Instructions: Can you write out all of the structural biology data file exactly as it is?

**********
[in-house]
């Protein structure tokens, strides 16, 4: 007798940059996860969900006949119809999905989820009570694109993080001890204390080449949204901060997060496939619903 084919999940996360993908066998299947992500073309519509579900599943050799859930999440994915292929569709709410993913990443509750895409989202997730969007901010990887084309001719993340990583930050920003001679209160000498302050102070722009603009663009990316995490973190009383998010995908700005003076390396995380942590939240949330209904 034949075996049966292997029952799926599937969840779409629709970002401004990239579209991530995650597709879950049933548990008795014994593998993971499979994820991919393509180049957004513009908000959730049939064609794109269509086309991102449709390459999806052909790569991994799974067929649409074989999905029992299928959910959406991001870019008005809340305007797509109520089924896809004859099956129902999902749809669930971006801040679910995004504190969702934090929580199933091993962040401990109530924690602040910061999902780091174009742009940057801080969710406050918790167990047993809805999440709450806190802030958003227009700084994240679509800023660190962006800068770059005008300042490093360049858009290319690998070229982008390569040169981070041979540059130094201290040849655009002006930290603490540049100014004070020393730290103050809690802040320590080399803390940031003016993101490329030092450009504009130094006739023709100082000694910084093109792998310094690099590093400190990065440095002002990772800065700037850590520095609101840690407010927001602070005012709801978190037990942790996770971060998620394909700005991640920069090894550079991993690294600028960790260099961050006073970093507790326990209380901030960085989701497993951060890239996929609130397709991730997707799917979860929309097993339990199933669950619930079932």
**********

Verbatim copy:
[in-house]
């Protein structure tokens, strides 16, 4: 007798940059996860969900006949119809999905989820009570694109993080001890204390080449949204901060997060496939619903 084919999940996360993908066998299947992500073309519509579900599943050799859930999440994915292929569709709410993913990443509750895409989202997730969007901010990887084309001719993340990583930050920003001679209160000498302050102070722009603009663009990316995490973190009383998010995908700005003076390396995380942590939240949330209904 034949075996049966292997029952799926599937969840779409629709970002401004990239579209991530995650597709879950049933548990008795014994593998993971499979994820991919393509180049957004513009908000959730049939064609794109269509086309991102449709390459999806052909790569991994799974067929649409074989999905029992299928959910959406991001870019008005809340305007797509109520089924896809004859099956129902999902749809669930971006801040679910995004504190969702934090929580199933091993962040401990109530924690602040910061999902780091174009742009940057801080969710406050918790167990047993809805999440709450806190802030958003227009700084994240679509800023660190962006800068770059005008300042490093360049858009290319690998070229982008390569040169981070041979540059130094201290040849655009002006930290603490540049100014004070020393730290103050809690802040320590080399803390940031003016993101490329030092450009504009130094006739023709100082000694910084093109792998310094690099590093400190990065440095002002990772800065700037850590520095609101840690407010927001602070005012709801978190037990942790996770971060998620394909700005991640920069090894550079991993690294600028960790260099961050006073970093507790326990209380901030960085989701497993951060890239996929609130397709991730997707799917979860929309097993339990199933669950619930079932």